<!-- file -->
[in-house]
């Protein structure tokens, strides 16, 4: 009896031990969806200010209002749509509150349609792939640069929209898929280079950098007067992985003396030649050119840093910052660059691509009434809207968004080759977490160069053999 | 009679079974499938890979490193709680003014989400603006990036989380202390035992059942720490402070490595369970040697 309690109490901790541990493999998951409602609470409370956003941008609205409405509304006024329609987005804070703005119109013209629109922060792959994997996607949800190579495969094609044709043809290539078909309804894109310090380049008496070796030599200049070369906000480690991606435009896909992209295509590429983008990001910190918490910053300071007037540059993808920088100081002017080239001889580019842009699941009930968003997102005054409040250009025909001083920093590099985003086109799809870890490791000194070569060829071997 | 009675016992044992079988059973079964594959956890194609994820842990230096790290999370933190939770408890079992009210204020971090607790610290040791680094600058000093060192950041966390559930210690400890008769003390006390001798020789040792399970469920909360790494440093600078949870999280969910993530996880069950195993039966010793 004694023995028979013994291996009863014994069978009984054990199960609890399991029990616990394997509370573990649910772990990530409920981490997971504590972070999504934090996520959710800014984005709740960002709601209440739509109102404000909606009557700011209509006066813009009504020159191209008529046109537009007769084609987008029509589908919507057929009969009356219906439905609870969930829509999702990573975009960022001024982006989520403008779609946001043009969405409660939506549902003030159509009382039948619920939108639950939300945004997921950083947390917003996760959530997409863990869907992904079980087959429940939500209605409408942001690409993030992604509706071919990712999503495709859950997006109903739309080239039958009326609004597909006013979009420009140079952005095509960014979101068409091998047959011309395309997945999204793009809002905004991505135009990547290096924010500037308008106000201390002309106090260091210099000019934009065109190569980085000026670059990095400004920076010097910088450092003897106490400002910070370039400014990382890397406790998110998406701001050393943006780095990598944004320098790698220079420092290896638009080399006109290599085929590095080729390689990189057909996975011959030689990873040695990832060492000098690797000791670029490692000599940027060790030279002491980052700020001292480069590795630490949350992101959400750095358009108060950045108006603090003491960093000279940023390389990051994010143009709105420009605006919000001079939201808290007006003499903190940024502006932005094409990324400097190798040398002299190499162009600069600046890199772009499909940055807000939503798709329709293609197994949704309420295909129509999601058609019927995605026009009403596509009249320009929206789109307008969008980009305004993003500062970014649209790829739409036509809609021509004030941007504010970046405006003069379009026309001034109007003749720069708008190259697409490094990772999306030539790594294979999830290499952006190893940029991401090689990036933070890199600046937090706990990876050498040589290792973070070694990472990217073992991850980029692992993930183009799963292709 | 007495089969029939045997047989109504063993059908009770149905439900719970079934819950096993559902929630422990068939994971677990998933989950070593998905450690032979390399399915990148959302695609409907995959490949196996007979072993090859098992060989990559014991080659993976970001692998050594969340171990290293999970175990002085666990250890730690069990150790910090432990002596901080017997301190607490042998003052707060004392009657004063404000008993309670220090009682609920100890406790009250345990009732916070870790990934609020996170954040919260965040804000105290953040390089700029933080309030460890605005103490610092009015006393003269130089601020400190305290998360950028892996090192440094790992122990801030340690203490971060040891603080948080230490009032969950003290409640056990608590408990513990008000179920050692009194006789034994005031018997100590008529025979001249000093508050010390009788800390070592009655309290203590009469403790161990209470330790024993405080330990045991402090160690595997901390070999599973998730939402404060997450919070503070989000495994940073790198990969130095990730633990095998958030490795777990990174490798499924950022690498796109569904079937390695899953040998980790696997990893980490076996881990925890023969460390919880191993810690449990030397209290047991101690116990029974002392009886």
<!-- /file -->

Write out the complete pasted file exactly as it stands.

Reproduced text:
[in-house]
């Protein structure tokens, strides 16, 4: 009896031990969806200010209002749509509150349609792939640069929209898929280079950098007067992985003396030649050119840093910052660059691509009434809207968004080759977490160069053999 | 009679079974499938890979490193709680003014989400603006990036989380202390035992059942720490402070490595369970040697 309690109490901790541990493999998951409602609470409370956003941008609205409405509304006024329609987005804070703005119109013209629109922060792959994997996607949800190579495969094609044709043809290539078909309804894109310090380049008496070796030599200049070369906000480690991606435009896909992209295509590429983008990001910190918490910053300071007037540059993808920088100081002017080239001889580019842009699941009930968003997102005054409040250009025909001083920093590099985003086109799809870890490791000194070569060829071997 | 009675016992044992079988059973079964594959956890194609994820842990230096790290999370933190939770408890079992009210204020971090607790610290040791680094600058000093060192950041966390559930210690400890008769003390006390001798020789040792399970469920909360790494440093600078949870999280969910993530996880069950195993039966010793 004694023995028979013994291996009863014994069978009984054990199960609890399991029990616990394997509370573990649910772990990530409920981490997971504590972070999504934090996520959710800014984005709740960002709601209440739509109102404000909606009557700011209509006066813009009504020159191209008529046109537009007769084609987008029509589908919507057929009969009356219906439905609870969930829509999702990573975009960022001024982006989520403008779609946001043009969405409660939506549902003030159509009382039948619920939108639950939300945004997921950083947390917003996760959530997409863990869907992904079980087959429940939500209605409408942001690409993030992604509706071919990712999503495709859950997006109903739309080239039958009326609004597909006013979009420009140079952005095509960014979101068409091998047959011309395309997945999204793009809002905004991505135009990547290096924010500037308008106000201390002309106090260091210099000019934009065109190569980085000026670059990095400004920076010097910088450092003897106490400002910070370039400014990382890397406790998110998406701001050393943006780095990598944004320098790698220079420092290896638009080399006109290599085929590095080729390689990189057909996975011959030689990873040695990832060492000098690797000791670029490692000599940027060790030279002491980052700020001292480069590795630490949350992101959400750095358009108060950045108006603090003491960093000279940023390389990051994010143009709105420009605006919000001079939201808290007006003499903190940024502006932005094409990324400097190798040398002299190499162009600069600046890199772009499909940055807000939503798709329709293609197994949704309420295909129509999601058609019927995605026009009403596509009249320009929206789109307008969008980009305004993003500062970014649209790829739409036509809609021509004030941007504010970046405006003069379009026309001034109007003749720069708008190259697409490094990772999306030539790594294979999830290499952006190893940029991401090689990036933070890199600046937090706990990876050498040589290792973070070694990472990217073992991850980029692992993930183009799963292709 | 007495089969029939045997047989109504063993059908009770149905439900719970079934819950096993559902929630422990068939994971677990998933989950070593998905450690032979390399399915990148959302695609409907995959490949196996007979072993090859098992060989990559014991080659993976970001692998050594969340171990290293999970175990002085666990250890730690069990150790910090432990002596901080017997301190607490042998003052707060004392009657004063404000008993309670220090009682609920100890406790009250345990009732916070870790990934609020996170954040919260965040804000105290953040390089700029933080309030460890605005103490610092009015006393003269130089601020400190305290998360950028892996090192440094790992122990801030340690203490971060040891603080948080230490009032969950003290409640056990608590408990513990008000179920050692009194006789034994005031018997100590008529025979001249000093508050010390009788800390070592009655309290203590009469403790161990209470330790024993405080330990045991402090160690595997901390070999599973998730939402404060997450919070503070989000495994940073790198990969130095990730633990095998958030490795777990990174490798499924950022690498796109569904079937390695899953040998980790696997990893980490076996881990925890023969460390919880191993810690449990030397209290047991101690116990029974002392009886």